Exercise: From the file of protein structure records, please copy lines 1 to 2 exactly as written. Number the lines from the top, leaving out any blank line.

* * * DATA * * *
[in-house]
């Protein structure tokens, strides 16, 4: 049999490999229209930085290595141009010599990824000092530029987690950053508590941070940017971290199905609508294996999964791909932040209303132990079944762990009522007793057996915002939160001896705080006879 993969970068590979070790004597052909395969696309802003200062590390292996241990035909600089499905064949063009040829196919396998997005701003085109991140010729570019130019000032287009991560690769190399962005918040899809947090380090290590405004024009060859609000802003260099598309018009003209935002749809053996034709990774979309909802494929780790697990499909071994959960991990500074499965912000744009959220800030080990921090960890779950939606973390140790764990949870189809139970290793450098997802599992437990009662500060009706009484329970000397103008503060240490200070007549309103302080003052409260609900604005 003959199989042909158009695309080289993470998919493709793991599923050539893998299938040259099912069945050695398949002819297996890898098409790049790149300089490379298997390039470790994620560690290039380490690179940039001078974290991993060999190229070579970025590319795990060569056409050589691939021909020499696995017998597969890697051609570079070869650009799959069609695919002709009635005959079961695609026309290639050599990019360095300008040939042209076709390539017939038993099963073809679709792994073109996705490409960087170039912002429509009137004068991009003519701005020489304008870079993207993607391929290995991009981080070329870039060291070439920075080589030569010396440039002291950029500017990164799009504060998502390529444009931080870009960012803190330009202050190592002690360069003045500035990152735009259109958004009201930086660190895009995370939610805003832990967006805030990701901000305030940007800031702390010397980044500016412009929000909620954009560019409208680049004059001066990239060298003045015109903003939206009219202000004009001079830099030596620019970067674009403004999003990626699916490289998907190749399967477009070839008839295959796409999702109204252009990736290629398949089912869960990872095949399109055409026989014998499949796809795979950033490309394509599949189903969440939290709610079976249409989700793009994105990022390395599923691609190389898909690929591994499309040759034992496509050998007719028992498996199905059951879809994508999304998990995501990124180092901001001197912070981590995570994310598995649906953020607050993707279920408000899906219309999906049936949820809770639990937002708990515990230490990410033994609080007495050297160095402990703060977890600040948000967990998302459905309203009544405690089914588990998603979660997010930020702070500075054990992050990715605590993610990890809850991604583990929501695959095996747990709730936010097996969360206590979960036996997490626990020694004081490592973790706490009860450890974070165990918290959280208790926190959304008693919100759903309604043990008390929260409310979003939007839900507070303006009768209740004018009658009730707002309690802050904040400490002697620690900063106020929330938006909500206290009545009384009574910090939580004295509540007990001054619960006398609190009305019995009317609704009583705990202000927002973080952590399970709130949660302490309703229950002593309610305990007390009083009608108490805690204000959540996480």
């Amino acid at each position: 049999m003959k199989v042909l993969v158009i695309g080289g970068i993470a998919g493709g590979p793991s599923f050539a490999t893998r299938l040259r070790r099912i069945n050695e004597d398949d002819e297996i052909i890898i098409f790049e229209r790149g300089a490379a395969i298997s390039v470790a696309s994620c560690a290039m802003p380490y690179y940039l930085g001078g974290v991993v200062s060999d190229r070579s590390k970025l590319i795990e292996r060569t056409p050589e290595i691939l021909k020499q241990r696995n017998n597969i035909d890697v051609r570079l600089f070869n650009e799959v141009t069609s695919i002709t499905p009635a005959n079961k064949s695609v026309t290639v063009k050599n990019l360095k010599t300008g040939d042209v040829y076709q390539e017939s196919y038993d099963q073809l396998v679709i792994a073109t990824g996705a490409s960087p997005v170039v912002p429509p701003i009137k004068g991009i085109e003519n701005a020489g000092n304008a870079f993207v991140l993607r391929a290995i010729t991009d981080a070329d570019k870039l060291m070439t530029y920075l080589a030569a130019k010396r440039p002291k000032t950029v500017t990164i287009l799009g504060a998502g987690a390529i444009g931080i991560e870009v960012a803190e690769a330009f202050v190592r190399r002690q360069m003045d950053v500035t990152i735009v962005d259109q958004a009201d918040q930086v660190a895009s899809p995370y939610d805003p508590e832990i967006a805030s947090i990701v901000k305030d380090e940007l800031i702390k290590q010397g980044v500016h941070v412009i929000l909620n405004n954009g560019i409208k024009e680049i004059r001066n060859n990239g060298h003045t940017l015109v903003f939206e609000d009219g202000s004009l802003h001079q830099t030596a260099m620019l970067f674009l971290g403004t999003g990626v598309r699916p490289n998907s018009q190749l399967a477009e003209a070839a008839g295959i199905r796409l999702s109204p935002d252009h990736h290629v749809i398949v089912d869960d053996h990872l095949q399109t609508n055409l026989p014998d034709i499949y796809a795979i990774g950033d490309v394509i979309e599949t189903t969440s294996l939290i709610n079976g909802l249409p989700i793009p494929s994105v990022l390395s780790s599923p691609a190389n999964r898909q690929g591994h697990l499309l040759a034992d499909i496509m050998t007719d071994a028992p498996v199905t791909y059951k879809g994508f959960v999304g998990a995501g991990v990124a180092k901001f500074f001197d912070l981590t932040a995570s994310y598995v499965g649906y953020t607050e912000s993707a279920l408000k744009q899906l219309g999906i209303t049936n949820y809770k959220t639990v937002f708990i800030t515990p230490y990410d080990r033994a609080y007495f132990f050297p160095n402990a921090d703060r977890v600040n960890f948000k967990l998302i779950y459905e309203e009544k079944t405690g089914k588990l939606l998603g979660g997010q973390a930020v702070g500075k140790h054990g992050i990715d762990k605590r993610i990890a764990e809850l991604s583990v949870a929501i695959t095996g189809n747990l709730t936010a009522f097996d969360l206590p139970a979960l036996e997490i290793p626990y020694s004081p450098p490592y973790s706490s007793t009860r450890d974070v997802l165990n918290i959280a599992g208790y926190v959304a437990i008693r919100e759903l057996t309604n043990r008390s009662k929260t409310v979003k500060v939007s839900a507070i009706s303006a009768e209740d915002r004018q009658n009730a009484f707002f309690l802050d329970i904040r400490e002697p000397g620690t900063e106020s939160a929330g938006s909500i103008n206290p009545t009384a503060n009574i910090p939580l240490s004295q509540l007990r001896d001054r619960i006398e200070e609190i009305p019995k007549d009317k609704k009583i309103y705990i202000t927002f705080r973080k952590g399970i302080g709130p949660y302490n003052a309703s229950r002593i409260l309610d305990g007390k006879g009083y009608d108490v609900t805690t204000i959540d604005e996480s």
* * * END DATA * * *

[in-house]
């Protein structure tokens, strides 16, 4: 049999490999229209930085290595141009010599990824000092530029987690950053508590941070940017971290199905609508294996999964791909932040209303132990079944762990009522007793057996915002939160001896705080006879 993969970068590979070790004597052909395969696309802003200062590390292996241990035909600089499905064949063009040829196919396998997005701003085109991140010729570019130019000032287009991560690769190399962005918040899809947090380090290590405004024009060859609000802003260099598309018009003209935002749809053996034709990774979309909802494929780790697990499909071994959960991990500074499965912000744009959220800030080990921090960890779950939606973390140790764990949870189809139970290793450098997802599992437990009662500060009706009484329970000397103008503060240490200070007549309103302080003052409260609900604005 003959199989042909158009695309080289993470998919493709793991599923050539893998299938040259099912069945050695398949002819297996890898098409790049790149300089490379298997390039470790994620560690290039380490690179940039001078974290991993060999190229070579970025590319795990060569056409050589691939021909020499696995017998597969890697051609570079070869650009799959069609695919002709009635005959079961695609026309290639050599990019360095300008040939042209076709390539017939038993099963073809679709792994073109996705490409960087170039912002429509009137004068991009003519701005020489304008870079993207993607391929290995991009981080070329870039060291070439920075080589030569010396440039002291950029500017990164799009504060998502390529444009931080870009960012803190330009202050190592002690360069003045500035990152735009259109958004009201930086660190895009995370939610805003832990967006805030990701901000305030940007800031702390010397980044500016412009929000909620954009560019409208680049004059001066990239060298003045015109903003939206009219202000004009001079830099030596620019970067674009403004999003990626699916490289998907190749399967477009070839008839295959796409999702109204252009990736290629398949089912869960990872095949399109055409026989014998499949796809795979950033490309394509599949189903969440939290709610079976249409989700793009994105990022390395599923691609190389898909690929591994499309040759034992496509050998007719028992498996199905059951879809994508999304998990995501990124180092901001001197912070981590995570994310598995649906953020607050993707279920408000899906219309999906049936949820809770639990937002708990515990230490990410033994609080007495050297160095402990703060977890600040948000967990998302459905309203009544405690089914588990998603979660997010930020702070500075054990992050990715605590993610990890809850991604583990929501695959095996747990709730936010097996969360206590979960036996997490626990020694004081490592973790706490009860450890974070165990918290959280208790926190959304008693919100759903309604043990008390929260409310979003939007839900507070303006009768209740004018009658009730707002309690802050904040400490002697620690900063106020929330938006909500206290009545009384009574910090939580004295509540007990001054619960006398609190009305019995009317609704009583705990202000927002973080952590399970709130949660302490309703229950002593309610305990007390009083009608108490805690204000959540996480």